I know that if I had played on from that four handed situation one hundred times, I would have taken down the £1000 first prize the majority of the time, and in the end, I settled for £500, and ensured the guy with 3bb took £500 too.
At the time, I was just glad to get out of there; but should I have done it?
I know this was not a financially savvy move, but logic was out of the window the second that I bought in for a £30 tournament.
One of the greatest poker skills is good bankroll management, and I’m only bankrolled for £5.50 average buyin. Sensible poker had gone out the window at the registration desk here; I wasn’t playing “sensible”, I was on a night out with my friends that just happened to be at a poker game, and I’d had enough.
I wanted to put my slippers on and fall asleep in front of an episode of Mad Men, and I didn’t even question whether I was doing the right thing until I woke up at 3pm the following afternoon.
I played a scheduled tournament at DTD once, and they would only allow an ICM chop. This means that each player could only take the current cash value of their stack based on The Independent Chip Model; everyone had to agree to that, or play on.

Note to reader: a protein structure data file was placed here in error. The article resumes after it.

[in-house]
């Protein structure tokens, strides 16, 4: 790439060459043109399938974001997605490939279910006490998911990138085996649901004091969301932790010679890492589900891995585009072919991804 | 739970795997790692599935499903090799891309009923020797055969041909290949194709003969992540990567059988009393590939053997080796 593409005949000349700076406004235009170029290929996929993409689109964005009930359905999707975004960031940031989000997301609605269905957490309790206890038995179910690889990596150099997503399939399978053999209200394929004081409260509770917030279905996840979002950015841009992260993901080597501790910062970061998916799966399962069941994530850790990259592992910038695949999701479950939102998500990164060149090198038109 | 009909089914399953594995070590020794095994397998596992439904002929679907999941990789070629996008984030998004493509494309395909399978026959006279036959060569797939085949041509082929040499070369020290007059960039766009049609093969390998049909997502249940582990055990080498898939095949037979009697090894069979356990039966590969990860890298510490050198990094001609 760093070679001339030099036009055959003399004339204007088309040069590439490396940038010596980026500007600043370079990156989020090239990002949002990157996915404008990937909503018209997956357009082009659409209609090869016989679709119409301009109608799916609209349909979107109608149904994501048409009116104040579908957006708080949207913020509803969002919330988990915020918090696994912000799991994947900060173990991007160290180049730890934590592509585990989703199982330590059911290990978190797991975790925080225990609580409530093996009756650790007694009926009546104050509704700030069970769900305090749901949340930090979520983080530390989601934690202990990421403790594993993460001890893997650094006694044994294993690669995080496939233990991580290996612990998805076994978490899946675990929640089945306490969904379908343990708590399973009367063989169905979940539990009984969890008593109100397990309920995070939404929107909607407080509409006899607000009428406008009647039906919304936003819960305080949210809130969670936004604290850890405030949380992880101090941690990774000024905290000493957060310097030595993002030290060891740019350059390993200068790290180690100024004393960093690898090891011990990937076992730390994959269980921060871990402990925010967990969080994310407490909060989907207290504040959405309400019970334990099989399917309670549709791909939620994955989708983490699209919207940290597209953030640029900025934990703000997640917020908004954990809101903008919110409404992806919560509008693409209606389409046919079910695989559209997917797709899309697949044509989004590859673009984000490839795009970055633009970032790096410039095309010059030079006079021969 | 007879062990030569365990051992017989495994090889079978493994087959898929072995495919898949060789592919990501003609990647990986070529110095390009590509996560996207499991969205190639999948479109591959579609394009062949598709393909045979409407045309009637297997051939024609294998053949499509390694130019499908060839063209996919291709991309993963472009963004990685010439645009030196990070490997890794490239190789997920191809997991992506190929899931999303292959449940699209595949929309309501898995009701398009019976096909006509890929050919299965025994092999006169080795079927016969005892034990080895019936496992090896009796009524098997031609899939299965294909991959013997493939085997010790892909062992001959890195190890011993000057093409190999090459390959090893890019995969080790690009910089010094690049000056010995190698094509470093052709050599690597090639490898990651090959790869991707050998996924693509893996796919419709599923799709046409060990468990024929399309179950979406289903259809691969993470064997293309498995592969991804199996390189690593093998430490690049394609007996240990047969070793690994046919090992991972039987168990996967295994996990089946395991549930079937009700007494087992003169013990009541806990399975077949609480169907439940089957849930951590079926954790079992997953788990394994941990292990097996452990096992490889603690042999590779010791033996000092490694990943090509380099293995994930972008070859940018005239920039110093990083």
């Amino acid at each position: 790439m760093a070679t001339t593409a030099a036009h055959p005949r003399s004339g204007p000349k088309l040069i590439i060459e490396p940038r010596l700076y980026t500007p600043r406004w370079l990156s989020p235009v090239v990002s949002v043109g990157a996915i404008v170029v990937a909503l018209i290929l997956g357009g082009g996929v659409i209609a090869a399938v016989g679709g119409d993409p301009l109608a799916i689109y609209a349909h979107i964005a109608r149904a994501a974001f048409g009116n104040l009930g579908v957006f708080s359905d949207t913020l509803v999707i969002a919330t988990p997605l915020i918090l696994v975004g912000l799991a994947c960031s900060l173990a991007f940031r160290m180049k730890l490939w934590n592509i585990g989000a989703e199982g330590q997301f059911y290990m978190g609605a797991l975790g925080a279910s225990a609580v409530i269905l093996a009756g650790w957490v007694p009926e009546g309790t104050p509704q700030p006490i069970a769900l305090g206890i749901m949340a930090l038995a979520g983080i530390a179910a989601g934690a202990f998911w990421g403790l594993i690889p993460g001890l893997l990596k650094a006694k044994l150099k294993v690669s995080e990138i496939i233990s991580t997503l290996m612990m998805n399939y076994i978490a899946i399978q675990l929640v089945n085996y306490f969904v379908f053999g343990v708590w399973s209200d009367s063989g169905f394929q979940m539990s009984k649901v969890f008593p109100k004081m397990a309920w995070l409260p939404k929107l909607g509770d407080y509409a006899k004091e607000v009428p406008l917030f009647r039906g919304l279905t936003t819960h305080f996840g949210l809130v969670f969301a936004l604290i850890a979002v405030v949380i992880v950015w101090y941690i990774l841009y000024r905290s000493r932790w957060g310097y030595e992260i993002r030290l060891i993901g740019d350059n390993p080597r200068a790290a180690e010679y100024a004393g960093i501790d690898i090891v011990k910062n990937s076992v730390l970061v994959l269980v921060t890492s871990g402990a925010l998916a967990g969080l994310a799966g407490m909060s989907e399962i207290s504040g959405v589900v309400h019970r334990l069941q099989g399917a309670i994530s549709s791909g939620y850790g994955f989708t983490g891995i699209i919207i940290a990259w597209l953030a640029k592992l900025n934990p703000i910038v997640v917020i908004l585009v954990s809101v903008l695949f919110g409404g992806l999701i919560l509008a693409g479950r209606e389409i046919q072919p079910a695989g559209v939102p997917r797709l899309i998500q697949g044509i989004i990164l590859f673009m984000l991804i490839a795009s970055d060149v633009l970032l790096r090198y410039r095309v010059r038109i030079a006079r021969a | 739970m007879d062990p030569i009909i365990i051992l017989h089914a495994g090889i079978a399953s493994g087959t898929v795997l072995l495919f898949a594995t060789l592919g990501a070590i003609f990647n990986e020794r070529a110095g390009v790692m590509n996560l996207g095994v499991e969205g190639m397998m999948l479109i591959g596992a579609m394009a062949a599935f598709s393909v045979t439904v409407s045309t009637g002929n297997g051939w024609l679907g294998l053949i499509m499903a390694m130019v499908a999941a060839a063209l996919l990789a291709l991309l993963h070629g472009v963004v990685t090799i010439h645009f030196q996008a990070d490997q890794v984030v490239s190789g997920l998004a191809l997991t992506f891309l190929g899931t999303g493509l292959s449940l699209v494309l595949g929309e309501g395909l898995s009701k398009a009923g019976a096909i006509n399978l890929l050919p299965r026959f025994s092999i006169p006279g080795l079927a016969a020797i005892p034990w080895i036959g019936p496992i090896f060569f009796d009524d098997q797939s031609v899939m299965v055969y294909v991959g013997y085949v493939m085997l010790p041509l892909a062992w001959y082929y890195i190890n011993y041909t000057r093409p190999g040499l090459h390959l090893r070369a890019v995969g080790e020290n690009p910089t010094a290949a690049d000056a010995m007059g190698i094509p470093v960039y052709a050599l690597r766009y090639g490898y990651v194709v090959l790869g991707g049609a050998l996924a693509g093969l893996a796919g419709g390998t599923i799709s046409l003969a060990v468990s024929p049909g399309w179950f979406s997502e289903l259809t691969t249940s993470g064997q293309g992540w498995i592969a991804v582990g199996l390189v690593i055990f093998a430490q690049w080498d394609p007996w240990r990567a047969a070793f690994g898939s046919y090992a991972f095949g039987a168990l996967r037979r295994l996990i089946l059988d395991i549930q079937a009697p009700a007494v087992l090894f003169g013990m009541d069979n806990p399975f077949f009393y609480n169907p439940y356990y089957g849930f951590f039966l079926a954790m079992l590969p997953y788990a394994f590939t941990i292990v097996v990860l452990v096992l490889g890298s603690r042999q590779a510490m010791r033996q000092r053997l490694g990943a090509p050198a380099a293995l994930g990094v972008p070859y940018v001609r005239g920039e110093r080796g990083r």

At the time, I thought that was overly proscriptive, like it was our money so the house shouldn’t get involved; now I feel like that approach protects players from making bad financial decisions like I did that night in Manchester.
That said, I was not in a good place on the final table on this particular night, and I know how quickly it can go the other way, so I could have gone from chip leader to 4th place, and because I do not usually play tournaments at that level, I’m unlikely to play enough to even out the variance.
Poker has taught me that I should always strive to make +EV decisions, and this was a bad chop for me, I should not have offered it, I really should have played on.
However, poker has also taught me that sometimes you have to make a decision in the moment, and go with your instinct.
With hindsight, I know I should not have taken that chop, but in truth, if I were to be sat in the same seat, feeling like I did, with strawberry milkshake in my belly and chocolate buttons stuck to my chin, I would do it again.
Like every other aspect of my poker game, I will just chalk this up to experience and hope that experience improves my instinctual decision making the next time I’m in the same spot; you win some, you lose some, you chop some.